Last night a Kamaz truck exploded on the outskirts of Shali in Chechnya, killing eight policemen, most of them ethnic Chechens. Law enforcement agencies say the explosion was caused by a powerful landmine planted by guerrillas. However, another theory has it that the truck came under fire – from grenade-launchers operated by the federal troops.

According to the initial theory put forward by the Shali administration, the explosion was caused by an artillery charge hitting the side of the road. Abdullah Sabiev, deputy mayor of Shali, says the gunfire came from outside the town, from the direction of the Defense Ministry’s 70th regiment.

However, Nikolai Kostiuchenko, prosecutor of Chechnya, denied all accusations against the federal troops.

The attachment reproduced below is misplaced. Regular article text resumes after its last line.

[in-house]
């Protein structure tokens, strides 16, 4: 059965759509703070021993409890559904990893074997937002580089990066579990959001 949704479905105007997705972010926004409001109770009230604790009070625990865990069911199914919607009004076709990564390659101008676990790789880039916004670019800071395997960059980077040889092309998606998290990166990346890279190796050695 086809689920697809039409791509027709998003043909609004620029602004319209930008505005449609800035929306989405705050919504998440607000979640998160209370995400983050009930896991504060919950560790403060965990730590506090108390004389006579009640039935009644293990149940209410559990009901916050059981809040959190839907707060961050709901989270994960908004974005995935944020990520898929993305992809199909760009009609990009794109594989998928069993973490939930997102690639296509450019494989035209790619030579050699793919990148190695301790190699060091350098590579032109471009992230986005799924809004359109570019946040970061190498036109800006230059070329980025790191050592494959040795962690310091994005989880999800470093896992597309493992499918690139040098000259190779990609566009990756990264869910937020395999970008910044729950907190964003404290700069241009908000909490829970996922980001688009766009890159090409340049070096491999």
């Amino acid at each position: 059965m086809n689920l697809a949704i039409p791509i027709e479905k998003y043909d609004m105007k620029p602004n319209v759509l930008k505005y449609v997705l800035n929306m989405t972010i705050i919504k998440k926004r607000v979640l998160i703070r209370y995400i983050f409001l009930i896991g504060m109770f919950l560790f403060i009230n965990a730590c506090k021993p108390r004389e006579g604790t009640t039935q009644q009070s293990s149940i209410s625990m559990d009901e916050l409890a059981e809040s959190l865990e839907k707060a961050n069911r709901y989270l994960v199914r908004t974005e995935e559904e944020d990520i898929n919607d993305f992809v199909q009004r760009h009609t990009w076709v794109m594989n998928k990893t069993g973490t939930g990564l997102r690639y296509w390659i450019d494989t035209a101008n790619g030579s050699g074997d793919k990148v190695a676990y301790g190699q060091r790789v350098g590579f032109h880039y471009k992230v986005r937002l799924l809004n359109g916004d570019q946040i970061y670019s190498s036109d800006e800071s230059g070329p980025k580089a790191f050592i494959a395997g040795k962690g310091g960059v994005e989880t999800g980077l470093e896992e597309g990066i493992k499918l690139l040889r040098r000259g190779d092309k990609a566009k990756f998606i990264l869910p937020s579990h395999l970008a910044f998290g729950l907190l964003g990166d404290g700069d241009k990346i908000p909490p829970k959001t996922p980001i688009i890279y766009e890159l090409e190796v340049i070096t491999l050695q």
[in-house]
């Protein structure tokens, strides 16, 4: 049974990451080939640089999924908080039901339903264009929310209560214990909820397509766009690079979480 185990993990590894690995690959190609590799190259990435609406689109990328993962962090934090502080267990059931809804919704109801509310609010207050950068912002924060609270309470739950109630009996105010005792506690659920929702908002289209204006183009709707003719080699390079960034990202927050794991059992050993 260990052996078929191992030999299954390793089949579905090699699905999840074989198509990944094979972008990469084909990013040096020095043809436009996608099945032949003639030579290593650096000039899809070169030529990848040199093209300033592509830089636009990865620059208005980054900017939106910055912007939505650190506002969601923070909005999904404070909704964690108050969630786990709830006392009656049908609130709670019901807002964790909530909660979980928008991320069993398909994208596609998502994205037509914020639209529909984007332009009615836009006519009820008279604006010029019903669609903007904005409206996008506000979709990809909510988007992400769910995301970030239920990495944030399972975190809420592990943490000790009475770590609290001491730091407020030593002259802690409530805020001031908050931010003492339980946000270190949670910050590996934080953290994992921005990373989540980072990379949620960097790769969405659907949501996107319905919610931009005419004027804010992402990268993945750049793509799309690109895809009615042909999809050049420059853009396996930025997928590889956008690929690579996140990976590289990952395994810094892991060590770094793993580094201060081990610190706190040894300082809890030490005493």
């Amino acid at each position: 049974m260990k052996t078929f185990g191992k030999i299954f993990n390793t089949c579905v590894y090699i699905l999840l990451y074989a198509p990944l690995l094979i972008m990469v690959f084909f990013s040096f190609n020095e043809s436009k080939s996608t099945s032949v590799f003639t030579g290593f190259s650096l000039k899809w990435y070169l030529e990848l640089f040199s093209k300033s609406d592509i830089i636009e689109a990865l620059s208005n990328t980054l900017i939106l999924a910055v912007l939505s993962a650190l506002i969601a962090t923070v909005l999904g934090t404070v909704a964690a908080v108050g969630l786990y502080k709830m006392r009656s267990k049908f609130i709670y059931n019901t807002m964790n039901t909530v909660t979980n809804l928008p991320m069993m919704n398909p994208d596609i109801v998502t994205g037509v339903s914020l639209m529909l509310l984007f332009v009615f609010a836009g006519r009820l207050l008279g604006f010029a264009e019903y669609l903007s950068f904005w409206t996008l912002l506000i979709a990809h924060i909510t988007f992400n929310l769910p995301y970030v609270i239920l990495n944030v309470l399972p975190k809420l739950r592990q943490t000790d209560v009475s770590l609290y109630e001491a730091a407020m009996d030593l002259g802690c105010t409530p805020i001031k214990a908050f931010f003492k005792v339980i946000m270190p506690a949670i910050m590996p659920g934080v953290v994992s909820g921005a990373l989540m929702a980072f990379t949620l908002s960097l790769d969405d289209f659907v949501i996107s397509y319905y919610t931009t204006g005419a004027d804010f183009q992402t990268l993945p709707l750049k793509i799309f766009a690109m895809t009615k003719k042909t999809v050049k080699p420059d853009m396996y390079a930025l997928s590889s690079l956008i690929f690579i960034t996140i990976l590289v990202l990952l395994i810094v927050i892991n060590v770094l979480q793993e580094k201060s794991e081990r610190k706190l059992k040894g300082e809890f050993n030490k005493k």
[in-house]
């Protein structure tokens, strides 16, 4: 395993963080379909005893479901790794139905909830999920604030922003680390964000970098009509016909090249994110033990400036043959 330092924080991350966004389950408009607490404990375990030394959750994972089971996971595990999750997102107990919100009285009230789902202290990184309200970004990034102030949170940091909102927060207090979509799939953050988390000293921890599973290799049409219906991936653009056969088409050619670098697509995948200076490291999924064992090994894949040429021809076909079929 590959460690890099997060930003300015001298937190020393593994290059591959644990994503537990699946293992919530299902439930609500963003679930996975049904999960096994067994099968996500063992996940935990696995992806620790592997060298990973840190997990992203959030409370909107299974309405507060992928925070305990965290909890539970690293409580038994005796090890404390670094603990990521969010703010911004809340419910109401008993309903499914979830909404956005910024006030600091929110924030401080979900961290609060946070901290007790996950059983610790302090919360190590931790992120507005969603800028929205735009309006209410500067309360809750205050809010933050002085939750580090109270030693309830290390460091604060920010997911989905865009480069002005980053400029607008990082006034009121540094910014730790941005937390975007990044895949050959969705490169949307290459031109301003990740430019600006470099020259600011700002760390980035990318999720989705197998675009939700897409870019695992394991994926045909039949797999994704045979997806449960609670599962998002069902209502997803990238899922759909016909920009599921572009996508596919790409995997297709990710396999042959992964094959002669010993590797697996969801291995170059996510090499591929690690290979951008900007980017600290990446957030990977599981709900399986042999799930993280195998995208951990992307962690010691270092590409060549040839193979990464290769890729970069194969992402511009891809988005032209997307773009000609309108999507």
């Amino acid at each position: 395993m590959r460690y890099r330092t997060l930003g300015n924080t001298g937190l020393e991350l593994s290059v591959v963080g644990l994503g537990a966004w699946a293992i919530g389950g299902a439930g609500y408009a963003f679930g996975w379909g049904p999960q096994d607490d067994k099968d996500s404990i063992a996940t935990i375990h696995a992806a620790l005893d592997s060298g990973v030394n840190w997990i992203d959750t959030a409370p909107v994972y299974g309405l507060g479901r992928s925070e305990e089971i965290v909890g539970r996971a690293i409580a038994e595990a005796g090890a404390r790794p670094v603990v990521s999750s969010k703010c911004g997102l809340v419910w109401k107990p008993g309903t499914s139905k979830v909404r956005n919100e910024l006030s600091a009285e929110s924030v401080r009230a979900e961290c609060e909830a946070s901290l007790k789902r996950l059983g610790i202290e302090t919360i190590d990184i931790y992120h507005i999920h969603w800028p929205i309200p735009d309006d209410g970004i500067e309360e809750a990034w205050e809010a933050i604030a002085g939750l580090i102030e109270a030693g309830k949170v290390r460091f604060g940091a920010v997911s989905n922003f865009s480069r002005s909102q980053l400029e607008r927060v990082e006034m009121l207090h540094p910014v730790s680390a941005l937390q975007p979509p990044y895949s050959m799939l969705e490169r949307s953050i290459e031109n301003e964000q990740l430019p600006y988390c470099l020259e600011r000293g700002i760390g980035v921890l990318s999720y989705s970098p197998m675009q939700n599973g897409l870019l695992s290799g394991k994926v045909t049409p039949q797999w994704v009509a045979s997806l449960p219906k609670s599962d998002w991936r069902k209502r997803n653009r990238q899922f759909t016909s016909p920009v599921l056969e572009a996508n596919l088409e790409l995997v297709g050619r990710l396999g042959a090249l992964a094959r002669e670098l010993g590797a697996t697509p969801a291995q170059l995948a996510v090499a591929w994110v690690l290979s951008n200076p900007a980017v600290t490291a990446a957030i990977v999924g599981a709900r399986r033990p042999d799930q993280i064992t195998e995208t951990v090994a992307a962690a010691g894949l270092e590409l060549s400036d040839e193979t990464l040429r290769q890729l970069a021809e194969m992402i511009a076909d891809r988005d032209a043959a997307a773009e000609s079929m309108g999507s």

Nikolai Kostiuchenko: “Our group has returned from Shali, and we no longer have any doubts that this was a terrorist attack. Fragments of the device and parts of a remote-controlled detonator have been recovered. We have no information about any artillery fire in the area.”

However, the administration of Chechnya isn’t rushing to any conclusions.

Akhmad Kadyrov: “I have taken charge of the investigation personally, and members of my commission have also visited the scene. I’ll say this much: we will be looking at both theories, and the final answer will be given after thorough investigation.”


Rossiiskaya Gazeta, September 4, 2002, p. 1

Gazprom announced on Tuesday that Gazprom CEO Alexei Miller and Gazprom-Media general director Boris Jordan had met to discuss completing the process of buying out Vladimir Gusinsky’s stake in Gazprom-Media. During the meeting, both emphasized that the deal will increase the capitalization of the companies that make up Gazprom-Media and turn them into more attractive investment prospects. Miller and Jordan also noted the improvement in the financial position of the Gazprom-Media companies over the past year, and discussed further investment plans for the holding.